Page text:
The Quest for a Superlawn

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Why is it that I am not comforted by the LA Times article on the quest for a low-water use lawn, Turf scientists on a quest to engineer superlawn?

My biggest concern derives from knowing how weedy and invasive Bermuda and other grasses have been. Some of these grasses, especially ones that are drought-tolerant, show up everywhere. Bermuda is rampant in the South Pasadena Nature Park that I help maintain with a group of volunteers. When I started reading the article I thought that, since genetic engineering was involved, the grass might be sterile, staying where it is put. On the contrary:

To have a shot at commercial success, the grass also would have to tolerate shade, be resistant to fungi and pests, grow at a relatively slow pace, produce ample seeds and pass down the same characteristics from generation to generation.

So here we go again, creating something that is unnecessary, but has the potential to prolong and further enrich an already very lucrative industry, and this time in the name of sustainability.

Yes, I have gone on record saying that I like having a bit of lawn in my yard, and some might argue that if a turfgrass could be created that used little water, it would benefit the environment. Unfortunately I think this would not be the outcome. Enabling people to continue plastering the earth with green lawns, whether genetically engineered or manufactured from plastic, would override all of the other things that a garden can be. A monoculture of turfgrass provides no habitat for the critters we so enjoy watching – you know the Bambis of the yard like butterflies, hummingbirds, lizards and birds – let alone the real habitat value that diverse gardens with lots of native plants could have.

It makes me mad enough to want to kill every last blade of turfgrass in my yard – and right after I confessed to liking it…

Sorry for the rant. I feel better now – well, a little.

13 thoughts on “The Quest for a Superlawn

  1. I hope everyone gets on this bandwagon soon! I like Town Mouse's latest – entry on this topic, a retrospective on how she lost her lawn. btw I left a comment for you on her post regarding your comment on lizards…

  2. Barbara, I so enjoy sharing conversation. It is an interesting journey, identifying the lesser of evils, choosing battles, etc. Will further post on my blog.<br /><br />Curious how you feel about Buchloe dactyloides?

  3. I'll resist the urge to rant. I'm no fan of lawns either and when asked to put one in – I walk away.

  4. Mary Delle

    Kudos to your lawn rant. It does seem like Bermuda grass will live forever. If I had a front lawn, I&#39;d replant at least most of it. It&#39;s just plain impractical.

  5. Hi All – thanks for the comments. <br /><br />Wiseacre, wish I could always have your outlook, much better than being a ranter. <br /><br />CM – I very much enjoyed TM&#39;s description of how she lost her lawn. You two are very busy mice!<br /><br />Janis, I have never seen Buchloe dactyloides (Buffalo grass) on any invasive list even though it is not native to CA. I&#39;ve read about UC Verde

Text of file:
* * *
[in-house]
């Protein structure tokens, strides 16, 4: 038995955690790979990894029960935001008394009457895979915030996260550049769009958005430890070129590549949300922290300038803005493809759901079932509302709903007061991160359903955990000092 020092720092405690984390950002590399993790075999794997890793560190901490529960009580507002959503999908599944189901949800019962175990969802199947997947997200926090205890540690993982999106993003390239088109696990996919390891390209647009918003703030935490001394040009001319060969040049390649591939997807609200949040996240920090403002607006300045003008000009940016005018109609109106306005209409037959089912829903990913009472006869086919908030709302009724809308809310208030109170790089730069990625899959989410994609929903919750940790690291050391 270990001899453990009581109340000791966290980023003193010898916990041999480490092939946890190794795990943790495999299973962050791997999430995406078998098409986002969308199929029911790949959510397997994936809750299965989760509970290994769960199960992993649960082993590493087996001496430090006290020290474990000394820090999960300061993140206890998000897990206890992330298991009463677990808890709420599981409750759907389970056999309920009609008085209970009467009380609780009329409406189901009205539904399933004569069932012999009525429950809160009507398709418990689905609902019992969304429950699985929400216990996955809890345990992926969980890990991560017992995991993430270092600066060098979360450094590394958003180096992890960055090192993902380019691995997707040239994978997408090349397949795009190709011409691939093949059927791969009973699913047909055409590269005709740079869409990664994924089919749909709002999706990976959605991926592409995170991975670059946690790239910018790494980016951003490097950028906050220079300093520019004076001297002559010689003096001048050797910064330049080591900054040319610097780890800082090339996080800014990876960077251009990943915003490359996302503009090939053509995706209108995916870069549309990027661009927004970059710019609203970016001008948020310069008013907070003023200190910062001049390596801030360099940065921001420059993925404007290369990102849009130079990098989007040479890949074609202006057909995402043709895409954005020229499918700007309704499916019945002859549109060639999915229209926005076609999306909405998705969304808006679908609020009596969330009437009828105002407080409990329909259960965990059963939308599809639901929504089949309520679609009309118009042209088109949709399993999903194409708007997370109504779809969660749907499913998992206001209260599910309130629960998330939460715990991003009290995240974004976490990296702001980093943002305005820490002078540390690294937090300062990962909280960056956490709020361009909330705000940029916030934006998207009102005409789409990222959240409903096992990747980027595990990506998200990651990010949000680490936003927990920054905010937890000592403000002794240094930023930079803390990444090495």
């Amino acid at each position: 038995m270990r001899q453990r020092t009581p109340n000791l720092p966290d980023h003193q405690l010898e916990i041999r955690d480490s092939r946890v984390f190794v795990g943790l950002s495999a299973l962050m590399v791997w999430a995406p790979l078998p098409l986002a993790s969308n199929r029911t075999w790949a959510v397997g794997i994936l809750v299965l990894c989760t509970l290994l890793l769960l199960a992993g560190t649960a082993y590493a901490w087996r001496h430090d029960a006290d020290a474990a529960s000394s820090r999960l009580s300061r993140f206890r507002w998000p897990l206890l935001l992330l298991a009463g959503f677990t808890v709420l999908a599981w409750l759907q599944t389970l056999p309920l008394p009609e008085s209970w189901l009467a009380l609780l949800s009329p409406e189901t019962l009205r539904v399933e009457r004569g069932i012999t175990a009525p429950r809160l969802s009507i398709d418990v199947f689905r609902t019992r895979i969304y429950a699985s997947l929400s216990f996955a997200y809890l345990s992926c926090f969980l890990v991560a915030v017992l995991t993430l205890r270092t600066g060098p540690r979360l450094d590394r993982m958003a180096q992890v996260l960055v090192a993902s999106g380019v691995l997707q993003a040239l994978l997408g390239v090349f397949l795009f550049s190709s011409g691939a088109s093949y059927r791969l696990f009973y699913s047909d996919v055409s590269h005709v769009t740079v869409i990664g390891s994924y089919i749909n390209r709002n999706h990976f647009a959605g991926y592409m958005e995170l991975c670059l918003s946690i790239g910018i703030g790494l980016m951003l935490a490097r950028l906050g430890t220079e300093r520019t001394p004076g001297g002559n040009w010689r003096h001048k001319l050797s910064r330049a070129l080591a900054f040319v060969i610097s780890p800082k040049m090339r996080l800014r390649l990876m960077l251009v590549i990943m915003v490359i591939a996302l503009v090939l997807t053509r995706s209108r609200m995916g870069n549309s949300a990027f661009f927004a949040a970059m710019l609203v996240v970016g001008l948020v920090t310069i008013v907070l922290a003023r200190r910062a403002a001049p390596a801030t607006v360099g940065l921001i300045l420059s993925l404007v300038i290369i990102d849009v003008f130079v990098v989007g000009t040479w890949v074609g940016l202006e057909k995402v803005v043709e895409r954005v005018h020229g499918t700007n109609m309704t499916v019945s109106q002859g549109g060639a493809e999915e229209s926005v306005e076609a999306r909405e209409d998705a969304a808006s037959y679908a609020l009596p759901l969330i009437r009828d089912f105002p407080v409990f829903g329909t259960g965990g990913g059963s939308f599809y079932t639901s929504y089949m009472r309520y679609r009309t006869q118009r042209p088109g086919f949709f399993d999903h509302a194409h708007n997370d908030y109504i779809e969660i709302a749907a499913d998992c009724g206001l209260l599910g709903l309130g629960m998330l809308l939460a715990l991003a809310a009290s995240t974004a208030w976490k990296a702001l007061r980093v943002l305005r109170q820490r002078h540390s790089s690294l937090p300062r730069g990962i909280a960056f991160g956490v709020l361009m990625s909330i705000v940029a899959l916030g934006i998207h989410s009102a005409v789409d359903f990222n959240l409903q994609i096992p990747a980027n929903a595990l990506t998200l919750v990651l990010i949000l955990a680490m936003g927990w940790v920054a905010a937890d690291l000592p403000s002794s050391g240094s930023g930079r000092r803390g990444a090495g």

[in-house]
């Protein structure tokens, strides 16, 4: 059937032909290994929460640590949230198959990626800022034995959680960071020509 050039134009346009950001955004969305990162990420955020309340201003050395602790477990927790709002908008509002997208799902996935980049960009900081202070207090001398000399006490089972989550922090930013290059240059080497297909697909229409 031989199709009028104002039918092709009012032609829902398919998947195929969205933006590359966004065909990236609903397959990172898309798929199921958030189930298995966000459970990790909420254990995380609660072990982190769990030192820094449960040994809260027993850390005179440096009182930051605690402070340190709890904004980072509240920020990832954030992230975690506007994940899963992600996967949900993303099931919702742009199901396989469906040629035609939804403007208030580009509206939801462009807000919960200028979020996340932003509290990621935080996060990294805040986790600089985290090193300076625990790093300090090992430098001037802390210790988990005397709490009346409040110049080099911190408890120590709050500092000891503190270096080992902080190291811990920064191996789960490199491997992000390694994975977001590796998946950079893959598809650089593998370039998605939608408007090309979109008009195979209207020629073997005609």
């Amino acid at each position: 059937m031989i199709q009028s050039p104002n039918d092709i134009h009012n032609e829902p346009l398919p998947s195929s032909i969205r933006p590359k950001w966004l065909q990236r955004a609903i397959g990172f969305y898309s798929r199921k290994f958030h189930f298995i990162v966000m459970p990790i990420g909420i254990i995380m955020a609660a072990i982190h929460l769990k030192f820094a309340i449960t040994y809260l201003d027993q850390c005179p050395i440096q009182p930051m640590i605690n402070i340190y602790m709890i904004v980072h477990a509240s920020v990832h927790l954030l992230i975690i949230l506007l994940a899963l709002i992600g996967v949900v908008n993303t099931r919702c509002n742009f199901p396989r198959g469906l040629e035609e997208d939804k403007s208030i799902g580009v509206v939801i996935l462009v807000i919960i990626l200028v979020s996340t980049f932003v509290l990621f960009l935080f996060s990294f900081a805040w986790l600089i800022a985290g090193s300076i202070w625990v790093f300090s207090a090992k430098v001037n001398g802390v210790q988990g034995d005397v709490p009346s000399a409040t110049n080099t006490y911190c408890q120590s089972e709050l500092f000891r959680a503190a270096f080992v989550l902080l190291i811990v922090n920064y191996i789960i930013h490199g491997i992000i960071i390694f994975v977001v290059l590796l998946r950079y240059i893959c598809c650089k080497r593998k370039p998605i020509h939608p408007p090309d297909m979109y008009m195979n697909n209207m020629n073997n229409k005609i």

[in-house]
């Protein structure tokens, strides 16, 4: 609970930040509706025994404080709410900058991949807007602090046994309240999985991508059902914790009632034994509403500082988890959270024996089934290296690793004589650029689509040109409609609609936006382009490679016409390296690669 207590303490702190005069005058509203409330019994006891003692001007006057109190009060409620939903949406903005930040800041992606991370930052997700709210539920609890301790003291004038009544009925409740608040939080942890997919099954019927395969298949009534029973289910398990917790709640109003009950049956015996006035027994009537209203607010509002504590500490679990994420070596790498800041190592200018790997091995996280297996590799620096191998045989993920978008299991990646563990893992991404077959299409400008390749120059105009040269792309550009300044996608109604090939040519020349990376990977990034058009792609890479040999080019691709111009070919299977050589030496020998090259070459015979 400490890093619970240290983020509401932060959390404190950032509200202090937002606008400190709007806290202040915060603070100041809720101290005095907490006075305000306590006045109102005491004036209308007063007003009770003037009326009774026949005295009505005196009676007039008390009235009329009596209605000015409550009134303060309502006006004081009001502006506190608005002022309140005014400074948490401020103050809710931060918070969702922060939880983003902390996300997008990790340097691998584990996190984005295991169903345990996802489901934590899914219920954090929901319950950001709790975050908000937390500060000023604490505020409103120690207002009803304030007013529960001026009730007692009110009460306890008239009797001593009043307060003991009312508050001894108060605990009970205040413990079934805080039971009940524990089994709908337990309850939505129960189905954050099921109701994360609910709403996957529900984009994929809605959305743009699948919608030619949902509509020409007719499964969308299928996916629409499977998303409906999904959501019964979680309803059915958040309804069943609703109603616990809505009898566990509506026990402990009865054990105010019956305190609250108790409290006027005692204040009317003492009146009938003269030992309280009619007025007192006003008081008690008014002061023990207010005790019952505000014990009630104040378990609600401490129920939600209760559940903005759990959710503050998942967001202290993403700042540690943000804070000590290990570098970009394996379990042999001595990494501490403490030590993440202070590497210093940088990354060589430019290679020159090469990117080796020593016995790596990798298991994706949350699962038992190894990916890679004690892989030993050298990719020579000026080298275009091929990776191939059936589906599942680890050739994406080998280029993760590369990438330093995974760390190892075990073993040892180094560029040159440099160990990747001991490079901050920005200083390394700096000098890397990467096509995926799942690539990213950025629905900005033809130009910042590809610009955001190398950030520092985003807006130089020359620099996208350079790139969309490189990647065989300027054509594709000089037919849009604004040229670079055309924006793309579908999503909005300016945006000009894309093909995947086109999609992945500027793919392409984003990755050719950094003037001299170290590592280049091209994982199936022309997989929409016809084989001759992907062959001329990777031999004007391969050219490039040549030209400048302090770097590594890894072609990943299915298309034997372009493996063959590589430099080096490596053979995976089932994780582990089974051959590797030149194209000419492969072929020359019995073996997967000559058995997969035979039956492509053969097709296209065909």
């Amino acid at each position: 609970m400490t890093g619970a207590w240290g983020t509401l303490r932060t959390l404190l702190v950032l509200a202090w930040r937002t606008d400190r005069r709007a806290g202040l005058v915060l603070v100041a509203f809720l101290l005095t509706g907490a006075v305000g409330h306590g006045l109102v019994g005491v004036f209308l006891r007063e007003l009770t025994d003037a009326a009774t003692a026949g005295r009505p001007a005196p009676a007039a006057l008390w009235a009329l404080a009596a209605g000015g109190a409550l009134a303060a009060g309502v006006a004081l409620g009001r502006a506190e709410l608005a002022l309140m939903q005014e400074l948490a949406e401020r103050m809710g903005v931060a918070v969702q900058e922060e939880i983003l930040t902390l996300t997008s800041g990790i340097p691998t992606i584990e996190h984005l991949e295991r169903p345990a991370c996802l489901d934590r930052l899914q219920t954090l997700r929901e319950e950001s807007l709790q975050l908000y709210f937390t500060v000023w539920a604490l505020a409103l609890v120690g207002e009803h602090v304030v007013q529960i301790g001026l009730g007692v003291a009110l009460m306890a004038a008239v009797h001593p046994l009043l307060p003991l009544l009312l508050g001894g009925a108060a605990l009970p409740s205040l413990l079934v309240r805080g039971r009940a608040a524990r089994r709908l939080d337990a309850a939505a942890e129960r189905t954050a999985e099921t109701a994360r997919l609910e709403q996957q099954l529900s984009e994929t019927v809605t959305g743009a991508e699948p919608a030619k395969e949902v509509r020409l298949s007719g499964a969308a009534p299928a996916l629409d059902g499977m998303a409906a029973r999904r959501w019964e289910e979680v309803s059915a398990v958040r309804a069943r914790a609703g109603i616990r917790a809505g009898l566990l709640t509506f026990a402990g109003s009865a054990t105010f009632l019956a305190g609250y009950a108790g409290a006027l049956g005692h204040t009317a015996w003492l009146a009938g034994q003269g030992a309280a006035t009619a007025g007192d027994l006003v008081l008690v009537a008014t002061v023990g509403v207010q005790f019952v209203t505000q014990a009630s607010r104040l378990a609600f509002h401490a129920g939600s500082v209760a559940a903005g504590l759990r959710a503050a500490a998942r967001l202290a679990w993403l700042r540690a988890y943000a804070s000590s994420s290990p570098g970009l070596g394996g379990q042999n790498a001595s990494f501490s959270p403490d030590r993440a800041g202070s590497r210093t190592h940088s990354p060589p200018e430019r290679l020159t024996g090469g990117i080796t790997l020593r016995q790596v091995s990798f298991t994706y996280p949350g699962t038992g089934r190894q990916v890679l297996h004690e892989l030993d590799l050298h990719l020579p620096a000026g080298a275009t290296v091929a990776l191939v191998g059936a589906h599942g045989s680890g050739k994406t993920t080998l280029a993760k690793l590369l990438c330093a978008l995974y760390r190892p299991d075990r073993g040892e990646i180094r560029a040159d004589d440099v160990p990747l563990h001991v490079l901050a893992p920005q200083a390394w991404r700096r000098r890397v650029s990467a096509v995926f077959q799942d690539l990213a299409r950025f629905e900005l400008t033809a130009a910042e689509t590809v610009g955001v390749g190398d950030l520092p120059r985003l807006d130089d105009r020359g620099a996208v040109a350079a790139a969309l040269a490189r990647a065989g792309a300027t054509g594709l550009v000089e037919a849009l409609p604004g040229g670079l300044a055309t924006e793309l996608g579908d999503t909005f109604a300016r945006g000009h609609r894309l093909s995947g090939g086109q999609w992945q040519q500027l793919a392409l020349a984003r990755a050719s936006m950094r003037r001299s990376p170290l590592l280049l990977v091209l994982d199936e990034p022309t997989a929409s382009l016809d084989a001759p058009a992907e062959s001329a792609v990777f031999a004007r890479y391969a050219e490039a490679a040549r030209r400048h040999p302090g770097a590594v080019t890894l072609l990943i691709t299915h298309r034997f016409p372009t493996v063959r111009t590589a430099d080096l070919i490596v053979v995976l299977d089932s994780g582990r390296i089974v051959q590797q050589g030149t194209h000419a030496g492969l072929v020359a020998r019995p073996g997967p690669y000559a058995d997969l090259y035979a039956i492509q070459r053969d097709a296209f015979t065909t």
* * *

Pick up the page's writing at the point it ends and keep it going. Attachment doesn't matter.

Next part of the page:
6. Anonymous

    Barbara,<br />Wish you had heard (and called into) the bit on Pat Morrison&#39;s &#39;PM&#39; (89.3 FM)wherein she hosted two men promoting this new product. I would like to hear her interview someone well-spoken (like you!) to provide the countervailing alternatives. My husband and I were in the car when we caught the end of the segment and were both shouting at the radio. Our shared

  7. Dear Anonymous – thanks for the encouragement. I will check into the Pat Morrison thing. I used to hear more NPR when I was commuting to Rancho. Less car – less radio, actually a good trade off.

  8. I purchased a house with nearly 2,500 square feet of lawn. After this winter, it will be 10 ft by 15 ft. All the rest is gone. My Saturday&#39;s of mowing will be history. Not to mention, my water bill has been slashed to the point where I don&#39;t surpass the minimum charge. That&#39;s the only reason the little bit is staying.

  9. Barbara, thanks for link to &quot;garden chicks&quot; blog, and info about UC Verde buffalo grass. Being a bit &quot;green&quot; (by the old as well as the new definition) I value sage advice. Have observed several recent installations. Will discuss further on my blog. Happy gardening, yea for the cooling days!

  10. Janis – I had a look at your blog entry. Great info, great ideas. And yes, yea for cooler days!

  11. Barbara, thanks for feedback. I&#39;ll post some thoughts about UC Verde tomorrow.

  12. Hi Turling – sounds like you made the right decision. What do you have instead of lawn?

  13. Turling

    Planting beds, mainly. We laid play bark for the kids to play in, which will be easy to pick up when that phase ends and we may even be able to turn into the soil. We built a small deck on the other side of the little grass remaining.<br /><br />The front was replaced by an olive tree with as many underplantings we could pack in including a couple of dozen lavendar behind it. The other side of

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